All Inclusive: Equity in Autonomous Vehicle Safety Testing
Improving AV testing to advance mobility for everyone.
If drivers learn to navigate only certain roads or neighborhoods, how will they manage outside of their comfort zone?
A similar question faces developers of autonomous vehicles, which Johns Hopkins researchers suggest are not being tested to perform safely across a range of roads and communities.
“If a technology is being tested and perfected to work only under certain conditions, some people are going to miss out” on the potential benefits of AVs, says Johnathon Ehsani, PhD, MPH, an assistant professor in Health Policy and Management. “We want to make sure that doesn’t happen.”
The fact that AV companies are not required to disclose their testing sites forced Ehsani and colleagues to seek out other data sources.
They turned to California, which does compel AV makers to report crashes in safety testing—information the researchers used as a proxy for testing locations.
“When we put all of the crash data on a map and layered in census and demographic data of where the testing is happening, it appeared to be concentrated in neighborhoods that were predominantly white,” says Ehsani. “There’s very little testing in African-American neighborhoods.”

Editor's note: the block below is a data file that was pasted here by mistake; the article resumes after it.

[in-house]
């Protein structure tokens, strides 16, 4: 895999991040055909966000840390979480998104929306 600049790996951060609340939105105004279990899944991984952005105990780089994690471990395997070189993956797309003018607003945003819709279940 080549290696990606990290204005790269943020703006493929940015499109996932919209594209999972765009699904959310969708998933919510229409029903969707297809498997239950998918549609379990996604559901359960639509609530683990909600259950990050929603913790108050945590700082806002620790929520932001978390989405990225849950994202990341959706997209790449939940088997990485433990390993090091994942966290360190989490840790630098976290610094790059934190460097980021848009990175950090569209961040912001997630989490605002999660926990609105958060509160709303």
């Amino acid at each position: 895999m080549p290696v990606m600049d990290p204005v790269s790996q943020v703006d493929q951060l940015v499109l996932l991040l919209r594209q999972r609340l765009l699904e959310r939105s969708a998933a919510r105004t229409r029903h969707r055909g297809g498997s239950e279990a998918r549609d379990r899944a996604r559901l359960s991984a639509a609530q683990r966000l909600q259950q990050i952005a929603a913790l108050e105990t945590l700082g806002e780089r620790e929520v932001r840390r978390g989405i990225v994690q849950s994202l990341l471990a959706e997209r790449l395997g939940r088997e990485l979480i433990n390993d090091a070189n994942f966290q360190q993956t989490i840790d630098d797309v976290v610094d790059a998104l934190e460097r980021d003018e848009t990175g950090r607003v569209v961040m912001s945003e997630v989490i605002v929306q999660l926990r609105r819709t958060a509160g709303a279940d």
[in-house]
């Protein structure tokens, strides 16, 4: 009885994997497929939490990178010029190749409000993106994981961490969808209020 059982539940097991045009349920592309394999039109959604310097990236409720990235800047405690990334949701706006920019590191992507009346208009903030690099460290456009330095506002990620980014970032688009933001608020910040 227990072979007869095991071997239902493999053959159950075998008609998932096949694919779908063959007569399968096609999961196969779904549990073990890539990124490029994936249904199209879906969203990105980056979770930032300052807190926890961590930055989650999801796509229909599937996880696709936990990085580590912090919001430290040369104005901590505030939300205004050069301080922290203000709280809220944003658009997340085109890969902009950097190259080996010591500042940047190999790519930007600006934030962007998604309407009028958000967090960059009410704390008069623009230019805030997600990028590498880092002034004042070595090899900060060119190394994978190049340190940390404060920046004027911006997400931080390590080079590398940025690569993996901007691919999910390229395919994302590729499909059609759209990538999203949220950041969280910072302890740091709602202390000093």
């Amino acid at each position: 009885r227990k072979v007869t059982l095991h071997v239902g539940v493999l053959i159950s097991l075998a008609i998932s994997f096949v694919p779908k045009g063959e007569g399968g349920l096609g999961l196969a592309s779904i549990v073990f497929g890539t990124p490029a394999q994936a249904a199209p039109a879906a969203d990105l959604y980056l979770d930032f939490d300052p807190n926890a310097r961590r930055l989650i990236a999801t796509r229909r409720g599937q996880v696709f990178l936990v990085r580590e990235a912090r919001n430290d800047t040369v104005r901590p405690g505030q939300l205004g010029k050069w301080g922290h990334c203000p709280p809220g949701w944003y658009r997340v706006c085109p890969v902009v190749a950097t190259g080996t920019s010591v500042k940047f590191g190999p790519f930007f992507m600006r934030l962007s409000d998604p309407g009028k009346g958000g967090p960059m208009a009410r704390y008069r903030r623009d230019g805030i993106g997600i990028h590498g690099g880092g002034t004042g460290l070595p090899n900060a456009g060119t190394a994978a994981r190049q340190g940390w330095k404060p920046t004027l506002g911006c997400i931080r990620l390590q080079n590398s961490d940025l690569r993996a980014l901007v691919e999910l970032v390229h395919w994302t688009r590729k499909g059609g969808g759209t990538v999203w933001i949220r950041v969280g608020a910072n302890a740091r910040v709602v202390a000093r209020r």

The results are troubling, he says, not only from a safety standpoint, but from an equity perspective.
Now the question is whether this pattern of testing is limited to California or is more widespread.
To obtain some answers, Ehsani and his team recently secured a pilot grant from the Hopkins Center for Health Disparities Solutions to look at the spatial distribution of AV testing across the U.S. They are also working with Boston and Washington, D.C., to help the cities design and evaluate their testing protocols to guarantee both safety and equity.
“This technology should be advancing mobility for everyone,” says Ehsani.